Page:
Shortly thereafter, Microsoft publicly denied that Modular Windows was ever a product, claiming it was just a “Concept” and drop the development of the Windows Modular. In January 1993, all work on the VIS-II system was cancelled, and many of the people working on the project were let go.
Tandy lost $75 million on VIS, as of July 1st 1993.
One of the major problems was the underlying Windows architecture. For example, when Windows 3.x starts, it opens, reads and closes the SYSTEM.INI file 75 separate times. The big improvement between Windows 3.0 and 3.1 was the addition of SMARTDRV, which cached SYSTEM.INI and WIN.INI to make these reread go faster. Now, if you put SYSTEM.INI on a CD-ROM, and you have no hardware cache in the drive and no SMARTDRV buffering, things get real slow. This problem prevented popular title to be ported to Windows Modular. For example, in the port of Kings Quest V to Windows Modular, it took exactly five minutes from the disc insertion until the point where the game asked “Have you played this game before?”. The lack of the Windows blockbuster of the time such as Space Quest IV, King Quest V and Lemmings put the final nail in the already very shut VIS coffin.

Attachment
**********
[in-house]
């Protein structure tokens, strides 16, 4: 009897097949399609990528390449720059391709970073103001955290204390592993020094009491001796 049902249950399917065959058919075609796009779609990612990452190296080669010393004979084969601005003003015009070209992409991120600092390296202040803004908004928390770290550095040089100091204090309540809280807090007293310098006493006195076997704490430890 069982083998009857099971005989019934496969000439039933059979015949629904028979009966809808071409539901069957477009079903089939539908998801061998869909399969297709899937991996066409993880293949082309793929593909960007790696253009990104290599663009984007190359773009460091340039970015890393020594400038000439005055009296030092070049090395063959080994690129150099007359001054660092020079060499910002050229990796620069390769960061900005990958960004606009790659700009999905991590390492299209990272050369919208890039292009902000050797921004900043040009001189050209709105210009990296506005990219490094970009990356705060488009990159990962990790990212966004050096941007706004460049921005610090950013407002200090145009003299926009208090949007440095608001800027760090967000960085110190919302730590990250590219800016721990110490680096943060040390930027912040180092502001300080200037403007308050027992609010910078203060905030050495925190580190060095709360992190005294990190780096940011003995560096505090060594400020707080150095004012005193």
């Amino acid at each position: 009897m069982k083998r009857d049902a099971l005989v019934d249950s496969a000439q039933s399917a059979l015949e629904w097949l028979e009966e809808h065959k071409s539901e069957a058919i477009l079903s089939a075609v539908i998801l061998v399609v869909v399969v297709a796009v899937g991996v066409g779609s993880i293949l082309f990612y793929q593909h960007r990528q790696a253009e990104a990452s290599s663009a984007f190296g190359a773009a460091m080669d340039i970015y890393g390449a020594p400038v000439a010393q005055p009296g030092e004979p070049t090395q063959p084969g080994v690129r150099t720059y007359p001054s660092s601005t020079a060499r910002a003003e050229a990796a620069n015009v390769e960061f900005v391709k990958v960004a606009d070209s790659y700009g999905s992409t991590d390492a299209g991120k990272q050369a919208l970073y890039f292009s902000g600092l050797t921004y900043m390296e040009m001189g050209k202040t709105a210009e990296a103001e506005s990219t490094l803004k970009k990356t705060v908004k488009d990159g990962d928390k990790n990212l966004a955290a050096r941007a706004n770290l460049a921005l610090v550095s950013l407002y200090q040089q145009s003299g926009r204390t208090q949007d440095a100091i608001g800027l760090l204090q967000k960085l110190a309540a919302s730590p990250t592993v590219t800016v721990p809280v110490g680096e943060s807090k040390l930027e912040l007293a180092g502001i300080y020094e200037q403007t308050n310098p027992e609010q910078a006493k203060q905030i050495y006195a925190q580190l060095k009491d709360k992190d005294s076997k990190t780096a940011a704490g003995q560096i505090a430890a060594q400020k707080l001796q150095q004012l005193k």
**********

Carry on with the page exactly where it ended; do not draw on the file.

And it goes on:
While VIS applications run on Windows 3.1, the result will be unexpected as there’s usually no way to modify the control scheme for theses applications. Simple application that requires only one button might already work (especially DOS-based applications) with a mouse instead of the controller while others will not be mapped correctly or will not even load.
- CPU: 12 MHz 80286 AMD (N80L286-12/S) on a local bus (not ISA) running at 12 MHz. 0-wait states. Equivalent PC performance somewhere around that of a 386SX-16 or 20.